Wally Tax was one of Holland's most iconic rock & roll performers in the 1960s and ‘70s, first earning fame as the lead singer with the band the Outsiders and later making a name for himself as a solo artist and a songwriter. Wladimir Tax was born in Amsterdam on February 14, 1948; his father was Dutch, and his mother was Romany of Russian heritage. Tax claimed that he learned English from American soldiers stationed in Amsterdam, and that he used to help them pick up girls; when the first wave of rock & roll began to make itself heard in the Netherlands in the late '50s, Tax became an immediate fan, and learned to play the guitar and the harmonica. After Buddy Holly died in early 1959, Tax said he had a dream in which he saw himself starting a band that would be infused with Holly's spirit and pick up where he left off. With or without Buddy's ghostly guidance, Tax and guitarist Ronnie Splinter helped form Jimmy Revon & the Outsiders in 1960, when they were both just 12 years of age. By 1964, the combo had evolved into the Outsiders, and they made their recording debut a year later. In the mid-'60s, the Outsiders were one of Holland's most popular and innovative rock & roll acts, playing a powerful blend of rock, R&B, pop, and folk-rock, and they earned a reputation as one of the nation's wildest live bands while enjoying a string of hit records. In 1967, with the Outsiders' popularity at its peak, Tax began pursuing a solo career, producing a solo album called Love-In a year before the Outsiders released the album C.Q., widely regarded as their masterpiece. While it became an acknowledged classic years later, C.Q. was initially a commercial disappointment, and in 1969 the Outsiders broke up. Tax wasted no time starting a new band, Tax Free, with Outsiders' drummer Lendert Busch; the group traveled to New York City to record their debut album, and Tax claimed that Jimi Hendrix and Tim Hardin stopped by for jam sessions during the recording sessions. Tax Free's first and only album, featuring a mix of Dutch and American musicians, didn't fare well commercially outside of the Netherlands, and the group soon parted ways. Tax resumed his solo career, working with a number of existing bands during the '70s rather than forming a new combo of his own; his collaborators included the groups Bamboulee, Watermen, and the Mustangs. While Tax scored a number of hit singles during the 1970s, by the end of the decade his career was in a slump and he'd developed a growing addiction to alcohol, as well as an unpaid tax bill with Dutch authorities due to poor financial management. In the 1980s, Tax re-launched himself as a songwriter, penning hits for a handful for Dutch acts including Champagne and Lee Towers, but the death of his longtime girlfriend Laurie Langenbach in 1984 took a heavy toll on Tax. In 1987, Tax was invited to perform with American garage rock band The Lyres for a Dutch concert recorded for VPRO Radio (a song from the concert, "Touch," appears on the group's album A Promise Is A Promise), and in 1997 The Outsiders staged a successful reunion tour, but otherwise Tax spent most of the 1980s and ‘90s out of the spotlight and struggling with his drinking problem. Wally Tax died on April 10, 2005, and friends and admirers staged a pair of benefit concerts to cover his debts and pay for his funeral, which helped remind Dutch music fans of the depth of Tax's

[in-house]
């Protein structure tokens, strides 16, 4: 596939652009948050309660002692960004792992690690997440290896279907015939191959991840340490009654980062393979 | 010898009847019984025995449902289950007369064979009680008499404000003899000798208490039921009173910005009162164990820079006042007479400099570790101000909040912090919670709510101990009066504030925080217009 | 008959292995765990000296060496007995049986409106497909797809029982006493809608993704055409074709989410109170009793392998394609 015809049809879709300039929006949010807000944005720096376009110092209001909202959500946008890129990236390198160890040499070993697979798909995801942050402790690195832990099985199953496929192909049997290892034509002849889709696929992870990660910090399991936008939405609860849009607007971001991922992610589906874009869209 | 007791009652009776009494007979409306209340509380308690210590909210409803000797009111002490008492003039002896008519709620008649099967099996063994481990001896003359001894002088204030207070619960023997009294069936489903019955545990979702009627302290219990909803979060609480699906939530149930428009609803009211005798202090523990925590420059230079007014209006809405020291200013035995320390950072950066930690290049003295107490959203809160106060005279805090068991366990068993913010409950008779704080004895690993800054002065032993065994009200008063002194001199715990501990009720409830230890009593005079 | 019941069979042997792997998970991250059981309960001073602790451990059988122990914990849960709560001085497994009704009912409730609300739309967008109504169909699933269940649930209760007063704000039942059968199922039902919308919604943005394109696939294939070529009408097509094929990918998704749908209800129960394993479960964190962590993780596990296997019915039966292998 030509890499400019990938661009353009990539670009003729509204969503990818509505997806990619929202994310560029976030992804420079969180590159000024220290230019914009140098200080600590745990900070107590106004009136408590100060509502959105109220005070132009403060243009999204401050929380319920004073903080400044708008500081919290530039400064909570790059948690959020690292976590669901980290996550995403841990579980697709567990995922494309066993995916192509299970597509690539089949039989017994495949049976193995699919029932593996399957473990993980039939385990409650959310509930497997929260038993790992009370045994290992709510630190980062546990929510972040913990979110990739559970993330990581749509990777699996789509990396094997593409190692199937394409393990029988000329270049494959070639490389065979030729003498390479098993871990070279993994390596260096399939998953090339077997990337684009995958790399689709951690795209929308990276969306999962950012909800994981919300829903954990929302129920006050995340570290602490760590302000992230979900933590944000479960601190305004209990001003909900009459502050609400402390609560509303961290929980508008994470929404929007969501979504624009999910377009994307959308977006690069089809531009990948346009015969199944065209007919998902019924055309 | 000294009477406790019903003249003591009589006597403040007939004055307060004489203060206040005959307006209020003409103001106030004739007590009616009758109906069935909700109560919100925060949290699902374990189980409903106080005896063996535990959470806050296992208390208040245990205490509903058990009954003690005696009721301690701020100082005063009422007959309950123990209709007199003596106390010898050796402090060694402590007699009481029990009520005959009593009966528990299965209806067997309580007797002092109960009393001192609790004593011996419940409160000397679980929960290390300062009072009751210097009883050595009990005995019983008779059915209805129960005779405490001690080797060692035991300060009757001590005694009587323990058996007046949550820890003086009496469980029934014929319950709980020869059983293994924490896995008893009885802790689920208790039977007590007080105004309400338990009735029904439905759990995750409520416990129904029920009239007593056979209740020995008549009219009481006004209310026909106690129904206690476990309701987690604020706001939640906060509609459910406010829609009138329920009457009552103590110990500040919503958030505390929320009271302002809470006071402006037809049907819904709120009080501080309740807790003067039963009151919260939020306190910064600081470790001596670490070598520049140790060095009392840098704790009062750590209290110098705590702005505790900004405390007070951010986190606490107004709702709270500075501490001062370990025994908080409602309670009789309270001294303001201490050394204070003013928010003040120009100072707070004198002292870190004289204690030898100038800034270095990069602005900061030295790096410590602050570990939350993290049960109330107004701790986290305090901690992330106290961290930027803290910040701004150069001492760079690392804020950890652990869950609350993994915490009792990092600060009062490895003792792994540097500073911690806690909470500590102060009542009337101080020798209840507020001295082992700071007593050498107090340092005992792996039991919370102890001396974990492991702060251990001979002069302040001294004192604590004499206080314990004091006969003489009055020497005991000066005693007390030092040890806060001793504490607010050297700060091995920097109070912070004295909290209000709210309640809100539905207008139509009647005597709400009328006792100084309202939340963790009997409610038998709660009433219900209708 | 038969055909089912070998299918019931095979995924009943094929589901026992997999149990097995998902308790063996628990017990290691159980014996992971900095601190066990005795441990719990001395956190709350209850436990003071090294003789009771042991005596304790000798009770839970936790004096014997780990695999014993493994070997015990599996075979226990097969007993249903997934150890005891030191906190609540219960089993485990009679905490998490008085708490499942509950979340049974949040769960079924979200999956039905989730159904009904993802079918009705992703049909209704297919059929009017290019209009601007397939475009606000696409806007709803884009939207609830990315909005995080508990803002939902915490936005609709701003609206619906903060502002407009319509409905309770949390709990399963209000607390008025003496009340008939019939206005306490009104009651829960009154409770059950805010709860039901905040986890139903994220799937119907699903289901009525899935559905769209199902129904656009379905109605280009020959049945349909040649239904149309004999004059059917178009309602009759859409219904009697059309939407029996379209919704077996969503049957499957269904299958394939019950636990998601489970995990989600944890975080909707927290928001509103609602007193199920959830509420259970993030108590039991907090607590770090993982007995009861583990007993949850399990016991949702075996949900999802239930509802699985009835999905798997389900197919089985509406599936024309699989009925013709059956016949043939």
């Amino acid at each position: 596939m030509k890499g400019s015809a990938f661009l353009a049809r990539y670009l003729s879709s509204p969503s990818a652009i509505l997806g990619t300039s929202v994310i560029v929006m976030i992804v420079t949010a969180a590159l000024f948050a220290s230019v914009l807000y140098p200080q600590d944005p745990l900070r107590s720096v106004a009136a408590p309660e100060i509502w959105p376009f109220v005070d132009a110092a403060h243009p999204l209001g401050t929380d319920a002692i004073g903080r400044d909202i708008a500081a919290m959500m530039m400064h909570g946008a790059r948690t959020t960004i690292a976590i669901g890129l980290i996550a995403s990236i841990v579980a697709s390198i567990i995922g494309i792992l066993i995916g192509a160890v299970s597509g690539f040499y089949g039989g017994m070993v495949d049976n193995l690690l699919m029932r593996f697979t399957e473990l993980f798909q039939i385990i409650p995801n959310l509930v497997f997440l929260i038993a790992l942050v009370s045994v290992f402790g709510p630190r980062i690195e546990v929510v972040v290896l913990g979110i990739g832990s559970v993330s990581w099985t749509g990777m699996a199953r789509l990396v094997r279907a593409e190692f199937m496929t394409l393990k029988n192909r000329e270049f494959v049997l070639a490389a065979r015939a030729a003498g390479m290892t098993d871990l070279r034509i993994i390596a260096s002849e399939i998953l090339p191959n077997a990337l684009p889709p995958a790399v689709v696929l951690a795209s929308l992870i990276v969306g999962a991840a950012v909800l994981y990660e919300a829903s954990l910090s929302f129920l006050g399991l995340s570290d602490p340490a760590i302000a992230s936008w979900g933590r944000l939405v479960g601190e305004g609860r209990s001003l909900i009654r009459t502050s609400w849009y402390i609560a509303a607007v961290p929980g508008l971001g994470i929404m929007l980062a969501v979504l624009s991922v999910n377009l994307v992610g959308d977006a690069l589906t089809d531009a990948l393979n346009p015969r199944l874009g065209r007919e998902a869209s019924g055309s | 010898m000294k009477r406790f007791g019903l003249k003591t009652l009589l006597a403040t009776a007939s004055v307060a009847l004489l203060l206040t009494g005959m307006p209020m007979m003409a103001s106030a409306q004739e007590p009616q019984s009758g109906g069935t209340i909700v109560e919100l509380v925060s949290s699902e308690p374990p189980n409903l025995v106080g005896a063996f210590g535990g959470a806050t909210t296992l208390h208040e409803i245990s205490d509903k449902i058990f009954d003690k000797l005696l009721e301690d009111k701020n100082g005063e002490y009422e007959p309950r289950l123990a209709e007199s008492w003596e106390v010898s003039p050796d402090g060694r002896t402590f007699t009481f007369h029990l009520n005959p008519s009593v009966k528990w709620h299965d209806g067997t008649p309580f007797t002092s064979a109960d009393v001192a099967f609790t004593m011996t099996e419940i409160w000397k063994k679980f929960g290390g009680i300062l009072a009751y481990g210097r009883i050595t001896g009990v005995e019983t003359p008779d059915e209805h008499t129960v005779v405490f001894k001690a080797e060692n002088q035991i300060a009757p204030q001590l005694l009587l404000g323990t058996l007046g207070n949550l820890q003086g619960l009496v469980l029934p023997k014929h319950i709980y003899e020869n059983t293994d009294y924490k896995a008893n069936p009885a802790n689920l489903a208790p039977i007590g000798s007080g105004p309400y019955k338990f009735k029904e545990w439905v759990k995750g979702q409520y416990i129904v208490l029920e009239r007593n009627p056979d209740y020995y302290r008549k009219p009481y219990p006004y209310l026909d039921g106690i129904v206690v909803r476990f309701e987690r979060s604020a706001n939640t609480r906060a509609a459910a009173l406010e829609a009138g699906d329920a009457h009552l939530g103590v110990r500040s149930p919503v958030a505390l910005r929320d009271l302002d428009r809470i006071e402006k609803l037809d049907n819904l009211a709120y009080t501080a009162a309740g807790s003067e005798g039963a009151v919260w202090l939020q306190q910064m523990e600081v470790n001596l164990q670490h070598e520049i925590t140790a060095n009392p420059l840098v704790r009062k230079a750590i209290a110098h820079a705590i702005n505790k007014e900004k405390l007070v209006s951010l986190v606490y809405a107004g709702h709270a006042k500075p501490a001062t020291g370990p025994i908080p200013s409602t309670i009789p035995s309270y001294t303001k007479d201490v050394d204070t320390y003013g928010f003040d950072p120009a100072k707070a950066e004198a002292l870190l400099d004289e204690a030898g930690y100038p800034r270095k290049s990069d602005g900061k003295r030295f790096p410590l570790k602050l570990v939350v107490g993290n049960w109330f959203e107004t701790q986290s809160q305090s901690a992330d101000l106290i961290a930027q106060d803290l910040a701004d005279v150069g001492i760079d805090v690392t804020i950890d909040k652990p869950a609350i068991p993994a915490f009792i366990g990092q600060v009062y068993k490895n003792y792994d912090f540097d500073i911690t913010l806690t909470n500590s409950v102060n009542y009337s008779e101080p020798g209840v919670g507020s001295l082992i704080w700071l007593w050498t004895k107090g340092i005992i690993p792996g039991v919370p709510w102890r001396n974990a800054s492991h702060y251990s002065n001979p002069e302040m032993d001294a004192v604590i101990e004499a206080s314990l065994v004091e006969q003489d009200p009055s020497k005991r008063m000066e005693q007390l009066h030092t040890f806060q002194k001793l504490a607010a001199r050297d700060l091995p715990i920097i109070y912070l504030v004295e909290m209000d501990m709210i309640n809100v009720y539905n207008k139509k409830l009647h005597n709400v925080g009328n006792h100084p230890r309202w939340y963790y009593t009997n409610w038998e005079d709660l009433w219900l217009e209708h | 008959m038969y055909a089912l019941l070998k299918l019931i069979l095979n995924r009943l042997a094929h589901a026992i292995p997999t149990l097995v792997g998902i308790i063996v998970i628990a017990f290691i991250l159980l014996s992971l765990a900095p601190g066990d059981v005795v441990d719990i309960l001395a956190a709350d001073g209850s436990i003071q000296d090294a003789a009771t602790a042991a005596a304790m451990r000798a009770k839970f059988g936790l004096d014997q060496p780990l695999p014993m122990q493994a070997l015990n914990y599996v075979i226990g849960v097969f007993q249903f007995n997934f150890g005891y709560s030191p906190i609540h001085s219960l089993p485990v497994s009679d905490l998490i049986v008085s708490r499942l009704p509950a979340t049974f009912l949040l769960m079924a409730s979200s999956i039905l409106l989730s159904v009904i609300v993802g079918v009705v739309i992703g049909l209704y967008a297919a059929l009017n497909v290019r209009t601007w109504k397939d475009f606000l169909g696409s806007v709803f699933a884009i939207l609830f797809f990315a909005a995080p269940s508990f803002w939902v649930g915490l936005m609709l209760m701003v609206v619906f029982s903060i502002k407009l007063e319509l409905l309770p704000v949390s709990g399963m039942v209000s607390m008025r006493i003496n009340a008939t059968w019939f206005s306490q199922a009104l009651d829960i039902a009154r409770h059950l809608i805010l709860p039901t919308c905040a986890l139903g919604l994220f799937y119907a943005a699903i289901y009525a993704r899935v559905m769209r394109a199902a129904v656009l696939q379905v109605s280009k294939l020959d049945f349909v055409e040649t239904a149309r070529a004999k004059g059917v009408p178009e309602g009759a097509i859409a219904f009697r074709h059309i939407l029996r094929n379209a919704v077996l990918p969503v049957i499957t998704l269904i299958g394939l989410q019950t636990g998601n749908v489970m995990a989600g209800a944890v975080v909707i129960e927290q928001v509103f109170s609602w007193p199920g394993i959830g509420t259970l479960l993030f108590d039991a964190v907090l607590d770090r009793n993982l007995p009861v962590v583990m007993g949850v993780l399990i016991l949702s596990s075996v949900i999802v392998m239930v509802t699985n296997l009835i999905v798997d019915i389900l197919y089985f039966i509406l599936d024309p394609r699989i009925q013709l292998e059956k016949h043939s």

Wally Tax is justly known mostly for his work as the lead singer of the Outsiders, Holland's finest 1960s band (and indeed a good candidate for one of the finest 1960s bands to emerge from any non-English-speaking country). In 1967, while the Outsiders were still at their peak, he started a side career as a soloist who saw the release of one LP, Love-In, as well as a couple of non-LP singles. Love-In is a curious, uneven affair, not least because the Outsiders were known for pretty raw, almost punky hybrids of British Invasion R&B, pop, and folk-rock, paced by Tax's oft-raunchy vocals. By contrast, Love-In is a gentle, orchestrated pop album that showed a much more subdued, poppy side to Tax's singing and songwriting. Tax sings in a rather lower and more crooning style than he used on the Outsiders records, and the songs are contemplative, sentimental, and occasionally even vaudevillian. Actually, it's not bad at all, but the production often goes overboard into overdone fruitiness. The best numbers are the most serious ones, where the backing almost sounds like it's trying to emulate the full-bodied orchestral pop/rock swell of a Dusty Springfield session. "You Don't Have to Say You Love Me," which is an entirely different song than the Dusty Springfield song of the same title, and "You Didn't Call Me" are melodramatic standouts in that respect. Other tunes, like "Last Night" and "It's Not Important to You," aren't that different from his folk-rockish Outsiders outings, except for employing much gaudier pop orchestration. Unfortunately, some numbers are trifling happy-go-lucky pieces. Flatulent horns afflict both good and bad songs; "Let's Forget What I Said" is grating in its emulation of pre rock vaudeville; and the insertion of fluttering bird noises between the tracks might not be to everyone's taste. At its best, though, it's got an engaging melodic moodiness. It's worth seeking out by Tax/Outsiders fans, though it's quite rare.